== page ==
Intel shows research for packing more computing power into chips

Intel processing power chip

Intel’s research teams have unveiled work that the company believes will help it accelerate and shrink computing systems over the next 10 years, with several technologies designed to stack parts of the systems on top of each other.
Intel Research Components Group presented the results of their work in articles at an international conference in San Francisco.

The Silicon Valley company is looking to regain its lead in manufacturing the smallest and fastest chips it has lost to rivals such as Taiwan Semiconductor Manufacturing Co (TSMC) and Samsung Electronics in recent years.

While Intel CEO Pat Gelsinger unveiled commercial plans to regain that lead by 2025, research work revealed on Saturday shows how Intel plans to compete beyond 2025.

One of the ways Intel packs more processing power into chips is by arranging “tiles” or “chiplets” in three dimensions, rather than creating the chips as one two-dimensional piece.

Intel has shown work that can allow 10 times more connections between stacked tiles, meaning that more complex tiles can be stacked on top of each other.

But perhaps the biggest breakthrough shown was a research paper demonstrating a way to stack transistors — tiny switches that form the most basic building blocks, representing the 1s and 0s of digital logic — on top of one another.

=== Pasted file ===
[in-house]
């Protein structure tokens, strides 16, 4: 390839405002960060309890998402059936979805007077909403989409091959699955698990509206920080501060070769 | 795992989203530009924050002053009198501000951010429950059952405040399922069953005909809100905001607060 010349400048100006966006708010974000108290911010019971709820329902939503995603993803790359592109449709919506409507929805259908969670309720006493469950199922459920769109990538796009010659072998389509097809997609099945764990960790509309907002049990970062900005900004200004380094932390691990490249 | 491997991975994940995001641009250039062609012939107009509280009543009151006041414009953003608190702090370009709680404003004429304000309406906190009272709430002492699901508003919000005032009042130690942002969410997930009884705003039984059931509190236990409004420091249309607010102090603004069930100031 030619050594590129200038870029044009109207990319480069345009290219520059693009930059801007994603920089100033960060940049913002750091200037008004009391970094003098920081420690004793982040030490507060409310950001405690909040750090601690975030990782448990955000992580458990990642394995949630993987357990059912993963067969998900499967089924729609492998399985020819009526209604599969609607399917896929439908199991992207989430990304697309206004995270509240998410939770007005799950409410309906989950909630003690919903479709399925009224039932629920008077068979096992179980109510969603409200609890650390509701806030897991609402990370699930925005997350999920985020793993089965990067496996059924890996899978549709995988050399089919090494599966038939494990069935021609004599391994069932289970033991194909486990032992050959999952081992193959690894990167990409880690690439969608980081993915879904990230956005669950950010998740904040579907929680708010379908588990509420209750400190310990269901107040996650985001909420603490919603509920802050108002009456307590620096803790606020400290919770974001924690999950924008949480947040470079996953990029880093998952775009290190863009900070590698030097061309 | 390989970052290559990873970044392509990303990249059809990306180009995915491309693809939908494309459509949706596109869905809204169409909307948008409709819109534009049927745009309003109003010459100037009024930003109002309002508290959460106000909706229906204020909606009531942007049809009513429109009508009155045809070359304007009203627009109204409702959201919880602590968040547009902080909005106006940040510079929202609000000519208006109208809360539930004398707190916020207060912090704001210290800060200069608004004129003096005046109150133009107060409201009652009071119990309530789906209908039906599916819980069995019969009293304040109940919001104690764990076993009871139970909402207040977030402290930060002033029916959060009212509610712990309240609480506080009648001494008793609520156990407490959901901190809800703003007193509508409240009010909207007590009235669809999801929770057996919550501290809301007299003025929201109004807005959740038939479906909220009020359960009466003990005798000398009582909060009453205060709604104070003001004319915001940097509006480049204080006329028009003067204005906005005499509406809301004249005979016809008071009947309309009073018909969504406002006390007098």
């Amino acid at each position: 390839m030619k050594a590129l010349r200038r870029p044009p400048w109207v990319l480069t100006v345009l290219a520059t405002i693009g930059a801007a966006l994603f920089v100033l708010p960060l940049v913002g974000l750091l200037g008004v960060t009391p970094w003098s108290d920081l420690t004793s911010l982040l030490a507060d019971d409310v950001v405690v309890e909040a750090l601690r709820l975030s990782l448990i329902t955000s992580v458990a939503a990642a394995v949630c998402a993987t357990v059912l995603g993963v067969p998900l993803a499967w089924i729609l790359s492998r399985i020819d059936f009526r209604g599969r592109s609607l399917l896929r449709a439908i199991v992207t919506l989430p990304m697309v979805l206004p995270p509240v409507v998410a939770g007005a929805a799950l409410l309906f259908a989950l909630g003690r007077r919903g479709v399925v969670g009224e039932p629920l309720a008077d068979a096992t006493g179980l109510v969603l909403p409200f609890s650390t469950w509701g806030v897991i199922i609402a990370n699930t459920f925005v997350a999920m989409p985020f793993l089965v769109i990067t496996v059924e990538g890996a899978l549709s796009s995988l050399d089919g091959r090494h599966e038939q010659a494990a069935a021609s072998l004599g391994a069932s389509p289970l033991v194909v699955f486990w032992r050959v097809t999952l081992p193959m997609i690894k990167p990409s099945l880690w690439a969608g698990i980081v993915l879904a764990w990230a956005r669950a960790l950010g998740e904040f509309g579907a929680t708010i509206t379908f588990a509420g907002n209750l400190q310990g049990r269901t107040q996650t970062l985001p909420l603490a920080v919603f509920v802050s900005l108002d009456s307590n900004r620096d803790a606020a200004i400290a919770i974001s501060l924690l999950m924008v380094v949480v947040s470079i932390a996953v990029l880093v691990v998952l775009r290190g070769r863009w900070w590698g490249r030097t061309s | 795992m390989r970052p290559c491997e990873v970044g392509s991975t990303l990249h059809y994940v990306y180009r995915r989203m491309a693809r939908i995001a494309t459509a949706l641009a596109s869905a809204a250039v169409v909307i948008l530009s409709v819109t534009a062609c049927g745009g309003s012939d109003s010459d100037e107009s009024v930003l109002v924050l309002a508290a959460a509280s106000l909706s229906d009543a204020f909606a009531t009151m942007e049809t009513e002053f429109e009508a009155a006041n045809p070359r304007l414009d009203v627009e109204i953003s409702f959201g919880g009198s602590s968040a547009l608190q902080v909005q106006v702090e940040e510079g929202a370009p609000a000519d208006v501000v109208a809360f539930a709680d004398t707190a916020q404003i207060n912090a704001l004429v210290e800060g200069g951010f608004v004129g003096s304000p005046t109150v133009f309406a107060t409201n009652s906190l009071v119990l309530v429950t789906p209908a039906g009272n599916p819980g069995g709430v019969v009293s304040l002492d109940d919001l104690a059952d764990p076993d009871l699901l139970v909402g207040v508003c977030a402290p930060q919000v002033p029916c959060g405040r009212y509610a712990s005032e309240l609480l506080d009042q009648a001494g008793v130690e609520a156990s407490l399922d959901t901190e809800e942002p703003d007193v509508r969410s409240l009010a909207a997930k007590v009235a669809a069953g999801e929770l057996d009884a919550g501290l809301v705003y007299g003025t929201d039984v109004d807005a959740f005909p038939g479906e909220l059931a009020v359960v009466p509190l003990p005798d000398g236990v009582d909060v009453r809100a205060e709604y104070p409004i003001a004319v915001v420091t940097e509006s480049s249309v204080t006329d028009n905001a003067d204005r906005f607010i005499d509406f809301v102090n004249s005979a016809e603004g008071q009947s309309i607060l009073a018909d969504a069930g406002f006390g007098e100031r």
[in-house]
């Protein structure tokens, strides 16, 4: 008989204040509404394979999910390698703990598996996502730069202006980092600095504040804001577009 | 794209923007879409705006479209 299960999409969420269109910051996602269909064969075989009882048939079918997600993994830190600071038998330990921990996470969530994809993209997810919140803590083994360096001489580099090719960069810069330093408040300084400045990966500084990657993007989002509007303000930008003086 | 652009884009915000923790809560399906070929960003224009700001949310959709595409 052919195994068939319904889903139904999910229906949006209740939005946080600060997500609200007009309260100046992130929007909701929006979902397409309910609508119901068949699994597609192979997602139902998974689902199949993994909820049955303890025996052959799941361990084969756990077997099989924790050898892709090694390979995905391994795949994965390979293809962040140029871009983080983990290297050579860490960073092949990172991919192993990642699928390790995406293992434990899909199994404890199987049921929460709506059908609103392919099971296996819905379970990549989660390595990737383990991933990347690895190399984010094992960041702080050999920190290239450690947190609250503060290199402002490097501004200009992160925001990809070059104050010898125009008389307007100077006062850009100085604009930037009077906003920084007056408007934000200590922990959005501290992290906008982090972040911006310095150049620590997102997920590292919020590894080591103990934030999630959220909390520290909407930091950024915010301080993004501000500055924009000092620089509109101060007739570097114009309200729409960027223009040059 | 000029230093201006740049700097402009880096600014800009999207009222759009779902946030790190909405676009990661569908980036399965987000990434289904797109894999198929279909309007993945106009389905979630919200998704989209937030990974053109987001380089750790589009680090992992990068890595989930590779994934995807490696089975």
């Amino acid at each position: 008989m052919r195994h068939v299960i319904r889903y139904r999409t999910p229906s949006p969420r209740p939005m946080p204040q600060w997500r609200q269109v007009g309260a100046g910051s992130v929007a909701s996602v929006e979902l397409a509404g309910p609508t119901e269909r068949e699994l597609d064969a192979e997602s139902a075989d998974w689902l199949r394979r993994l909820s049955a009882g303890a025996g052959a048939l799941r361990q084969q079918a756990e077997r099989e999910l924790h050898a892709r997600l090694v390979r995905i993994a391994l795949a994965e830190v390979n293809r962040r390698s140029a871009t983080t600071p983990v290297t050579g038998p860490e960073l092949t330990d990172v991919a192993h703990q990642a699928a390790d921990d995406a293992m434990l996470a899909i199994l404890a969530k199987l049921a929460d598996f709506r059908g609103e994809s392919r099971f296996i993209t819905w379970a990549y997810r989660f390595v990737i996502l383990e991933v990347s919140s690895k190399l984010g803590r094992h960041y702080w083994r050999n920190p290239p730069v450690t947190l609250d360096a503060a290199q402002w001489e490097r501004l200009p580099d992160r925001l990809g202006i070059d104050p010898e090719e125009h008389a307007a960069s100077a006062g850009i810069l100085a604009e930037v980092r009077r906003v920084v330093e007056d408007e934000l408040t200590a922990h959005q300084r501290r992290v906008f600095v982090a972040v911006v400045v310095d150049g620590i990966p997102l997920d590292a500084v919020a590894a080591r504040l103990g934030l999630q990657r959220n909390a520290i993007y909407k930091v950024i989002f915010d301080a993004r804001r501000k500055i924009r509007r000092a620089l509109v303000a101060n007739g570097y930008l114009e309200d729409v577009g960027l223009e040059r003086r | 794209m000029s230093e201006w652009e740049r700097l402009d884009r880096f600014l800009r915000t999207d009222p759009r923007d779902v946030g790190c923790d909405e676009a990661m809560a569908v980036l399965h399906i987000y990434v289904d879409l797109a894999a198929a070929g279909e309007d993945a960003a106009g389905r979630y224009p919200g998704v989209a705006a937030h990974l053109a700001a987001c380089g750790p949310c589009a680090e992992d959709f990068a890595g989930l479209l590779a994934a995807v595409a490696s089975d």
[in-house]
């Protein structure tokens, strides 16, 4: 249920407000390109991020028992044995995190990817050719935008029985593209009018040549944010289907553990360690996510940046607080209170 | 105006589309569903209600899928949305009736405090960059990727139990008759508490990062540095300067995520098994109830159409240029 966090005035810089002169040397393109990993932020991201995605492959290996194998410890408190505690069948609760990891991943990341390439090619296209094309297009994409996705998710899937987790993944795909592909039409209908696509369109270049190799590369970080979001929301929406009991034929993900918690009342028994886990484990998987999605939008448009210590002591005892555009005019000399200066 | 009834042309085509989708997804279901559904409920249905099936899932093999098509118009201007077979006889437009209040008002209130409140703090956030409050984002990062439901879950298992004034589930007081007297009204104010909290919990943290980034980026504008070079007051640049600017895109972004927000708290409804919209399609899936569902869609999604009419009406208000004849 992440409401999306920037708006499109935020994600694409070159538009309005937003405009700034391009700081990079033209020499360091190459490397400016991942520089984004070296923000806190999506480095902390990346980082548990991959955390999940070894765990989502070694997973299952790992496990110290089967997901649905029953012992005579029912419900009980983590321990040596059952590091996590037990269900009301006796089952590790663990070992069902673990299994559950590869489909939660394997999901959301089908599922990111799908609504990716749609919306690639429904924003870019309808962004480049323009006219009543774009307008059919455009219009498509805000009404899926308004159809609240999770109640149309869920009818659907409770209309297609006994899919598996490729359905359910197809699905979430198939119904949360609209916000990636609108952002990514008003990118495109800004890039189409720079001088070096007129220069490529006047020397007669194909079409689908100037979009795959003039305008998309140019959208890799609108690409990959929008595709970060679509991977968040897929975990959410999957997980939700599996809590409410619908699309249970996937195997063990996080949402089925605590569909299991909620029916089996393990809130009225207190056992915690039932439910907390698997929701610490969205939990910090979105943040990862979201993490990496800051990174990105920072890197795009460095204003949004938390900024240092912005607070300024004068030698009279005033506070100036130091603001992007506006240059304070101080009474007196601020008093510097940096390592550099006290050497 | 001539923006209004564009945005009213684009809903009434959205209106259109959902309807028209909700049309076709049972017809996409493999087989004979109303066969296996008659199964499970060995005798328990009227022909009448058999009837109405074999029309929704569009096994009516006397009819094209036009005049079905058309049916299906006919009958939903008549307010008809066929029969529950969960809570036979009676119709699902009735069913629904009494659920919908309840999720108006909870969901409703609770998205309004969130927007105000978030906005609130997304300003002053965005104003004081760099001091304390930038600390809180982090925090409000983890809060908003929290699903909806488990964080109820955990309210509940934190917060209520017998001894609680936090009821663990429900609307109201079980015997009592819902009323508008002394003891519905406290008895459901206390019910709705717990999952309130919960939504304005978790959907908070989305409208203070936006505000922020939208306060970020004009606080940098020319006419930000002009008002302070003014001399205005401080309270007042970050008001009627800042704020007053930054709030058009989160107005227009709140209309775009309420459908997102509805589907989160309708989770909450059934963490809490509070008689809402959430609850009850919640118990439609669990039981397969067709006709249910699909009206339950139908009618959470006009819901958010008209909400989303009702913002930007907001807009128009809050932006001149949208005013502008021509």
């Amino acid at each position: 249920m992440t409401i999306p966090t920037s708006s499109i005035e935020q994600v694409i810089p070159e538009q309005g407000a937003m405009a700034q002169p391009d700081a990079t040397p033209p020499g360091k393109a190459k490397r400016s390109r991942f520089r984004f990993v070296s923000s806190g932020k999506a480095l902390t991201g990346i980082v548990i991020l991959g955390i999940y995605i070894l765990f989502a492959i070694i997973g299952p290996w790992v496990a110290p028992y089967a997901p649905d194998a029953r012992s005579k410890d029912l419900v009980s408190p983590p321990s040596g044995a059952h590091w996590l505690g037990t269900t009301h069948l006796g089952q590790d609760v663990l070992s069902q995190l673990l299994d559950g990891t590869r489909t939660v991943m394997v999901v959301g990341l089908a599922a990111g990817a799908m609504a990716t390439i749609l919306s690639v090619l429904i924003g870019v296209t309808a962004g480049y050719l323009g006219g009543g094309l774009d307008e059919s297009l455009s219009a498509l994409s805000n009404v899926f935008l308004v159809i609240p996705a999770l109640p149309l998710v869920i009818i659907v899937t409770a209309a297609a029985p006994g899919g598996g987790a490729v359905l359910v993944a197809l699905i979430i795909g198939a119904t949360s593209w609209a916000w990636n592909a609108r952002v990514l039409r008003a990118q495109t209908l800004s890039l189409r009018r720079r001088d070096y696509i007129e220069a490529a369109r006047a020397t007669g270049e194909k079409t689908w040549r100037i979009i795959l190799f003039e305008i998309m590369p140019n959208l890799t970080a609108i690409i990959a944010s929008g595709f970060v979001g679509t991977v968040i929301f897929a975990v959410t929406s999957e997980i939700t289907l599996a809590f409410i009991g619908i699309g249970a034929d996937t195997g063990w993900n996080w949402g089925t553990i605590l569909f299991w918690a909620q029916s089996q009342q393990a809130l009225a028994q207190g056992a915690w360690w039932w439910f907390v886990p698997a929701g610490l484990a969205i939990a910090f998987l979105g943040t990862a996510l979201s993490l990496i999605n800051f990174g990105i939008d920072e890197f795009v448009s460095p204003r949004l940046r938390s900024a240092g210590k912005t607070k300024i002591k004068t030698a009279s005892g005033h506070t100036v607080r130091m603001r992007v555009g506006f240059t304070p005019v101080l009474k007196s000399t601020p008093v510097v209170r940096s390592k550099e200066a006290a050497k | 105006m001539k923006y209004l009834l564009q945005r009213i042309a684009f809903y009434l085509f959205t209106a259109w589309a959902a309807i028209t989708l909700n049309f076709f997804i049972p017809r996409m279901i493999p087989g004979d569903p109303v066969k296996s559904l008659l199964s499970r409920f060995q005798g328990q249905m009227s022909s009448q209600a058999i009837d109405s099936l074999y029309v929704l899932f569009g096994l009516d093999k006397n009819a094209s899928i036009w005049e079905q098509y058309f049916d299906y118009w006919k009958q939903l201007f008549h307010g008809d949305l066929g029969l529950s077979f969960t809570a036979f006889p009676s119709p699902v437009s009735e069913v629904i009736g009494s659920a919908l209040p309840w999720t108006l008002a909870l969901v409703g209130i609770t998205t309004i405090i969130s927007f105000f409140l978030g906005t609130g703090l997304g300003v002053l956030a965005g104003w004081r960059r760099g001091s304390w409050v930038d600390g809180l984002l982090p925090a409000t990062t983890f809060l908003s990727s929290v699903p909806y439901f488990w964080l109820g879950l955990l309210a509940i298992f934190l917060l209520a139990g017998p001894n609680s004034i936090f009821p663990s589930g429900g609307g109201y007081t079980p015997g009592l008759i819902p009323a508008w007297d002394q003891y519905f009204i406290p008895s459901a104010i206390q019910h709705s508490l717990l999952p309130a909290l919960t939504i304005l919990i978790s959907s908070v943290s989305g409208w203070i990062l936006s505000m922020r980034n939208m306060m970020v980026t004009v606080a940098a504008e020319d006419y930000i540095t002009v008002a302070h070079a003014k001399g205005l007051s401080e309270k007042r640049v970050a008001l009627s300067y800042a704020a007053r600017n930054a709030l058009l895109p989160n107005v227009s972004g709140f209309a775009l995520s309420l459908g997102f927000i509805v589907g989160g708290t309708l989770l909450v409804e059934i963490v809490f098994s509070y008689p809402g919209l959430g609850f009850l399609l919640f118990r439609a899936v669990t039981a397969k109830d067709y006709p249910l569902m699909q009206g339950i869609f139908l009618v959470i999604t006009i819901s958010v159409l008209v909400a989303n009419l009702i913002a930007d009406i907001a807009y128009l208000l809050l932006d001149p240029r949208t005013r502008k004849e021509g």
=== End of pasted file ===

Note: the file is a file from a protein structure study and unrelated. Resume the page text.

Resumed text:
Intel believes the technology will provide a 30% to 50% increase in the number of transistors it can pack into a given area of ​​a chip.

Increasing the number of transistors is the main reason chips have been consistently getting faster over the past 50 years.

“By stacking the devices directly on top of each other, we are clearly saving area,” said Paul Fischer, director and senior engineer at Intel’s Component Research Group, in an interview with Reuters.

“We’re reducing interconnect lengths and actually saving energy, making it not only more economical, but also better performing.

Matthew Giannelis

Secondary editor and executive officer at Tech Business News. Contracting as an IT support engineer for 20 years Matthew has a passion for sharing his knowledge of the technology industry. He's also an advocate for global cyber security matters.

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